Consider a golf ball in the center of an empty sphere (maybe a GR vacuum, I'm not so sure). Consider this empty sphere as being the only space available to the golf ball, it is surrounded by nether. Now give the ball a push.

Is there a mathematical formalism that can describe the evolution of the ball in such conditions (motion-wise, particularly at the frontier of the available space) ?

I realize that this is a highly speculative question that may pose several issues, I'm not so much interested in weither the experiment is possible as I am in knowing the theoretical frames that could represent such conditions (mainly, how do we interpret/represent nether in physics; do we ?)

  • $\begingroup$ How can I give the ball a push when I am not there? The sphere is empty, except for the ball... that's your own rules. $\endgroup$ – CuriousOne May 20 '15 at 23:05
  • $\begingroup$ What do you mean by "nether"? If the ball is in a GR vacuum, the behaviour will obviously depend strongly on what vacuum you choose. What is keeping the ball inside this chunk of the vacuum? Is it a physical wall, or some sort of mathematical device? $\endgroup$ – Harry Wilson May 20 '15 at 23:07
  • $\begingroup$ By nether I mean that outside of this chunk of vacuum, there's no space-time. Your second question is very interesting, it is my main motivation: "what is keeping the ball inside this chunk of the vacuum". Interesting that you even ask the question, why should the ball be kept by something in the vacuum ? Where would it go otherwise ? I know realize that this may reach metaphysical levelsas many notions are unclear, and that may not the purpose of the website. But thank you for your contributions. $\endgroup$ – Golz May 21 '15 at 14:28
  • $\begingroup$ Then again, I'm highly interested in the properties of GR vacuum which are scientifically relevant, if anyone could give some details it may answer my question. $\endgroup$ – Golz May 21 '15 at 14:34
  • $\begingroup$ There is no outside of spacetime, at least it is not necessary for space-time to be embedded in something else. The whole concept of outside of space-time is the wrong kind of thinking. $\endgroup$ – Sebastian Riese May 21 '15 at 20:45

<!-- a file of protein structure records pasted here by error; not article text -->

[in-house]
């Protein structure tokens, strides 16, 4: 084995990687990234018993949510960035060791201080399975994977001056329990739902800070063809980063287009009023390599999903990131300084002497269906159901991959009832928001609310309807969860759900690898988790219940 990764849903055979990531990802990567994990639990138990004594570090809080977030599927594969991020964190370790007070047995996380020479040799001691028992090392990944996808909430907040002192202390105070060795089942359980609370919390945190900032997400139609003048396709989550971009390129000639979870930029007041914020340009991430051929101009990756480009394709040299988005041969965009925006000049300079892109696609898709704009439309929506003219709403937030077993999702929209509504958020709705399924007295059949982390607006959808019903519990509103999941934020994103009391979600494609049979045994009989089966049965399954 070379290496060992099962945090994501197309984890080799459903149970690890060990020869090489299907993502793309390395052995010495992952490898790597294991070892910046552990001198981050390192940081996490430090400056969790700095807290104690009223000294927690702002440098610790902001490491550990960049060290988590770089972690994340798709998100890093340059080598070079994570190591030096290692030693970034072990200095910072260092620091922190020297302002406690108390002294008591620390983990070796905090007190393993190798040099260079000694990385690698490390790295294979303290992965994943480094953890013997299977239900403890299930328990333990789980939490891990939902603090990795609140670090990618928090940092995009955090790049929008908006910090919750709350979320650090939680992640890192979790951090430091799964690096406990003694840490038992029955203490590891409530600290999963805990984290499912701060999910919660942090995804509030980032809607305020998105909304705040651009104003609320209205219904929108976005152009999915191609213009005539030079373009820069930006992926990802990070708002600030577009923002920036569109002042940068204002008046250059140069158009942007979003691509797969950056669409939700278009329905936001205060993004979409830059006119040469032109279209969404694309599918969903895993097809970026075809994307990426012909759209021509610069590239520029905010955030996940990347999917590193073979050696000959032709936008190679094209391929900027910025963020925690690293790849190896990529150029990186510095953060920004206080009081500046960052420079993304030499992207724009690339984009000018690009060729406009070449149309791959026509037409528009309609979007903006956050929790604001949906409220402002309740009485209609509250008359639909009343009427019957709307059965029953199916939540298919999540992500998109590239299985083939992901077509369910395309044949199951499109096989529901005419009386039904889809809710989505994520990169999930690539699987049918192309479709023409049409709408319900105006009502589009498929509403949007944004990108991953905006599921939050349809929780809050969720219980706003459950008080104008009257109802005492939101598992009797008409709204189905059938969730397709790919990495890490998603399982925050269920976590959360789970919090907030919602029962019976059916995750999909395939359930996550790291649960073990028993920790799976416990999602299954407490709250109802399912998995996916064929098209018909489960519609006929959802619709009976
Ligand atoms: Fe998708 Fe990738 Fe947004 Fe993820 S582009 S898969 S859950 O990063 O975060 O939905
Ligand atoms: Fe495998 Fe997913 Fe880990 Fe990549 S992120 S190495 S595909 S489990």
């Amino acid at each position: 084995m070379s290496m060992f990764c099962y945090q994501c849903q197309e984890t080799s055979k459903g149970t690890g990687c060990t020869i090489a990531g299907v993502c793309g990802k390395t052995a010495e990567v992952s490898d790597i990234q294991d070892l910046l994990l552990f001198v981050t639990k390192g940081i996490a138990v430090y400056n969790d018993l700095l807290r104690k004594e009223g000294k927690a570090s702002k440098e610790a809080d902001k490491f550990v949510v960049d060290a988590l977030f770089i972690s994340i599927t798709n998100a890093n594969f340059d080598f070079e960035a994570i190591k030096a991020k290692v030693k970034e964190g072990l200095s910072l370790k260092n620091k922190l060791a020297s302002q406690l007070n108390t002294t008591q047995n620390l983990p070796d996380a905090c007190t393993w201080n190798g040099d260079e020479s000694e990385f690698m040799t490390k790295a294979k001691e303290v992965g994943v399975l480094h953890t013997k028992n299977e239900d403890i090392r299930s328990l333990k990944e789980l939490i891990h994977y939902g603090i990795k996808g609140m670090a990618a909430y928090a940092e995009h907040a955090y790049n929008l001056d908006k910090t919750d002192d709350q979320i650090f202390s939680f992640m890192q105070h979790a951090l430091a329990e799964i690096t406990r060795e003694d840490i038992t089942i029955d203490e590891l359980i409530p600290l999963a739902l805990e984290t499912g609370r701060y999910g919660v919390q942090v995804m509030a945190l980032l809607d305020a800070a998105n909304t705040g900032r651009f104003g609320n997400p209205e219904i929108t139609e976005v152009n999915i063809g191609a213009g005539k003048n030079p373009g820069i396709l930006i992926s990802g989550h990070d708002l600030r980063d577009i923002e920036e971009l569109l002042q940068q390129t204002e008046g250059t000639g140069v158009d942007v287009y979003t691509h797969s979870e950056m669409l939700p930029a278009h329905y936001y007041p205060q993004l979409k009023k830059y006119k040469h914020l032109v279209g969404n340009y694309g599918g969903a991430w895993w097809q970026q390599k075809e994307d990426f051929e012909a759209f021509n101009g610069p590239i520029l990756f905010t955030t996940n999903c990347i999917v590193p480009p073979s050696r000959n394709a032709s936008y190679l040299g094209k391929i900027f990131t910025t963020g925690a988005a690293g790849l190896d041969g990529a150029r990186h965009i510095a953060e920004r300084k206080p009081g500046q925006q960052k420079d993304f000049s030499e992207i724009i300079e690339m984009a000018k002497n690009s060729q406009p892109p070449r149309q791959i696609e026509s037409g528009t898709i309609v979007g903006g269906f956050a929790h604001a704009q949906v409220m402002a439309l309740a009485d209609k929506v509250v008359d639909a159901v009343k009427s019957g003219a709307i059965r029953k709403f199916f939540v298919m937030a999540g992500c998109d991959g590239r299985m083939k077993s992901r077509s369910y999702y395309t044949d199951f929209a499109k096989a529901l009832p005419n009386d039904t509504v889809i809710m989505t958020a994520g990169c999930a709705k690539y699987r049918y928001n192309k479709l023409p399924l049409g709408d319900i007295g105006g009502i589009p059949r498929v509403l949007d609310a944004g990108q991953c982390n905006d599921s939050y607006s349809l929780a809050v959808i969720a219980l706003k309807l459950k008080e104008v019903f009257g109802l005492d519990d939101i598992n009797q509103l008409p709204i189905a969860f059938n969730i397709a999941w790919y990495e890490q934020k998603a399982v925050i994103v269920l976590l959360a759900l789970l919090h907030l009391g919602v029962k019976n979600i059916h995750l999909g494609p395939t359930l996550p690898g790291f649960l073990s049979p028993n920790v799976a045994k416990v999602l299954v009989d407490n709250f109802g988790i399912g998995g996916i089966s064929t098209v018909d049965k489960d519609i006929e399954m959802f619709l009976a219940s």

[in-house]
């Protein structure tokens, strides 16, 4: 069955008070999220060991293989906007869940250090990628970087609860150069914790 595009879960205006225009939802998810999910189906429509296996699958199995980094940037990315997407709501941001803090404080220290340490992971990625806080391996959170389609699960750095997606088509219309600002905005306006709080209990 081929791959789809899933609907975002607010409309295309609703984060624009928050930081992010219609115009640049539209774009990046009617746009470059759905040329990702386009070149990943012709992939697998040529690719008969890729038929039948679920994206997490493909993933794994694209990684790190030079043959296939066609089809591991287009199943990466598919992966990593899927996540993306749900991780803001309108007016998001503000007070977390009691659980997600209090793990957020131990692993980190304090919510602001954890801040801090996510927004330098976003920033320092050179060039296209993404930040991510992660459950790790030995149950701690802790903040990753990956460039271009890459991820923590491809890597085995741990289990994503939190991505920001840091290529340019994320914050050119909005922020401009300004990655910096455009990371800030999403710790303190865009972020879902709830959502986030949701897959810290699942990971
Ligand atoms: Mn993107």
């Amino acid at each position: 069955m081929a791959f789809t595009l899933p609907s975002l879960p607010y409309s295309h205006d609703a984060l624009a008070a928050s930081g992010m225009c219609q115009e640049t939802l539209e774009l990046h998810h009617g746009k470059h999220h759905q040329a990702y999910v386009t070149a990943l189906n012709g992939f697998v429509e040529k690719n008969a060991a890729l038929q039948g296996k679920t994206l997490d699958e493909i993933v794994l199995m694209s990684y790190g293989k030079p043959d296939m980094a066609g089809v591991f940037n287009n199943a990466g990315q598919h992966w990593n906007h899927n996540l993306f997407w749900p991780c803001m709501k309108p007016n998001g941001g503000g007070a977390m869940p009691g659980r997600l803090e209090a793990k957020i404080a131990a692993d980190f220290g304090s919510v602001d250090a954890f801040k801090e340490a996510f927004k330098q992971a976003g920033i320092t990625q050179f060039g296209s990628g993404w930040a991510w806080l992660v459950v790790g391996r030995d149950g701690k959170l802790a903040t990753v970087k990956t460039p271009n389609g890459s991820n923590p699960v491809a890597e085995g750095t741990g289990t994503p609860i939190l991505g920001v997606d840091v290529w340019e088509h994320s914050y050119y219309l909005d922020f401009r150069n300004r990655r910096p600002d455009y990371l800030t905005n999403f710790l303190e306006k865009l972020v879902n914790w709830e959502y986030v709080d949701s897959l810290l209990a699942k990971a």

if space has an edge, there are many ways in which you can put boundary conditions. For instance, if you make it perfectly reflective, the universe will conserve energy but not linear momentum. You can also make objects disappear at the edge so no quantities are conserved. Or you can make the objects or particles to reappear at the opposite side of the sphere, then both energy and momentum will be conserved. Annihilation into a burst of ebnergy can also be considered. The possibilities are endless.


Usually we think of space as not having a boundary. Either because it is infinite, or because it is a compact surface (such as a three sphere). I rather think GR will not work on manifolds with boundaries.

Furthermore, the concept of "nether" is a physical concept not known to me.

  • $\begingroup$ In case it is a "compact surface", should one expect the ball to just bounce back at the inner surface of the sphere ? Doesn't that imply that the involved space applies a significant force to the ball ? I think there's an issue there $\endgroup$ – Golz May 20 '15 at 21:54
  • 1
    $\begingroup$ Nope, the space itself is a compact surface (see my link). Otherwise, there had to be some kinde of singularity at the boundary of space, then sure the space would exert significant force, but try to find a matter distribution, that generates such a space ... $\endgroup$ – Sebastian Riese May 20 '15 at 21:57

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